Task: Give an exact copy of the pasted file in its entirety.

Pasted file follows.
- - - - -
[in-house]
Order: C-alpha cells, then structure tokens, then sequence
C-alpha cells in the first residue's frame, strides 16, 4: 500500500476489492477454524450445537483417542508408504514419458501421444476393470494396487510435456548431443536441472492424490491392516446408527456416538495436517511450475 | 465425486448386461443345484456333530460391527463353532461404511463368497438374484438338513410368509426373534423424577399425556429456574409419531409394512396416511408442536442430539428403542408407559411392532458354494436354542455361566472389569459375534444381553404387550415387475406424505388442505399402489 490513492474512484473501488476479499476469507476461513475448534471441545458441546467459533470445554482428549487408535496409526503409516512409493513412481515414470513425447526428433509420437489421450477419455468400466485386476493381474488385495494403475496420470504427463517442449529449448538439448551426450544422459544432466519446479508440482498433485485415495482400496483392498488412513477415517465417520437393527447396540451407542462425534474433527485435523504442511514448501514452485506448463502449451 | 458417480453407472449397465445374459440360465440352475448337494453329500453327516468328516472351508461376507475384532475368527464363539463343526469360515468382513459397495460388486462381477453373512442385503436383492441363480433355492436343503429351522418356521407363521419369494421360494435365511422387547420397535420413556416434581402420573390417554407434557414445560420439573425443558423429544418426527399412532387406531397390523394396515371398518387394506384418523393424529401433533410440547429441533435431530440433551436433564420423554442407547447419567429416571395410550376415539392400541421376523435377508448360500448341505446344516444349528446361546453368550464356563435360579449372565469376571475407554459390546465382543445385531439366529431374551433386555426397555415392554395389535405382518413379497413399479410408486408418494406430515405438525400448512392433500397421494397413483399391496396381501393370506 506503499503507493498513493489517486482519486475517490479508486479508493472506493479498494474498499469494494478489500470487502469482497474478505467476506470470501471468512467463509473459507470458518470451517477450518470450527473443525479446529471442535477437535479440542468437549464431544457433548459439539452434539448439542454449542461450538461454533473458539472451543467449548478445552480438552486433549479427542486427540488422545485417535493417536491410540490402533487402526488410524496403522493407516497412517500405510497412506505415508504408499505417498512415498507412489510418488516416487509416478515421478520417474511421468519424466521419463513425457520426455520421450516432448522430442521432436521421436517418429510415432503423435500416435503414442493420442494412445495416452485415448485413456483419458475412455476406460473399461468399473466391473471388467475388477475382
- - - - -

[in-house]
Order: C-alpha cells, then structure tokens, then sequence
C-alpha cells in the first residue's frame, strides 16, 4: 500500500476489492477454524450445537483417542508408504514419458501421444476393470494396487510435456548431443536441472492424490491392516446408527456416538495436517511450475 | 465425486448386461443345484456333530460391527463353532461404511463368497438374484438338513410368509426373534423424577399425556429456574409419531409394512396416511408442536442430539428403542408407559411392532458354494436354542455361566472389569459375534444381553404387550415387475406424505388442505399402489 490513492474512484473501488476479499476469507476461513475448534471441545458441546467459533470445554482428549487408535496409526503409516512409493513412481515414470513425447526428433509420437489421450477419455468400466485386476493381474488385495494403475496420470504427463517442449529449448538439448551426450544422459544432466519446479508440482498433485485415495482400496483392498488412513477415517465417520437393527447396540451407542462425534474433527485435523504442511514448501514452485506448463502449451 | 458417480453407472449397465445374459440360465440352475448337494453329500453327516468328516472351508461376507475384532475368527464363539463343526469360515468382513459397495460388486462381477453373512442385503436383492441363480433355492436343503429351522418356521407363521419369494421360494435365511422387547420397535420413556416434581402420573390417554407434557414445560420439573425443558423429544418426527399412532387406531397390523394396515371398518387394506384418523393424529401433533410440547429441533435431530440433551436433564420423554442407547447419567429416571395410550376415539392400541421376523435377508448360500448341505446344516444349528446361546453368550464356563435360579449372565469376571475407554459390546465382543445385531439366529431374551433386555426397555415392554395389535405382518413379497413399479410408486408418494406430515405438525400448512392433500397421494397413483399391496396381501393370506 506503499503507493498513493489517486482519486475517490479508486479508493472506493479498494474498499469494494478489500470487502469482497474478505467476506470470501471468512467463509473459507470458518470451517477450518470450527473443525479446529471442535477437535479440542468437549464431544457433548459439539452434539448439542454449542461450538461454533473458539472451543467449548478445552480438552486433549479427542486427540488422545485417535493417536491410540490402533487402526488410524496403522493407516497412517500405510497412506505415508504408499505417498512415498507412489510418488516416487509416478515421478520417474511421468519424466521419463513425457520426455520421450516432448522430442521432436521421436517418429510415432503423435500416435503414442493420442494412445495416452485415448485413456483419458475412455476406460473399461468399473466391473471388467475388477475382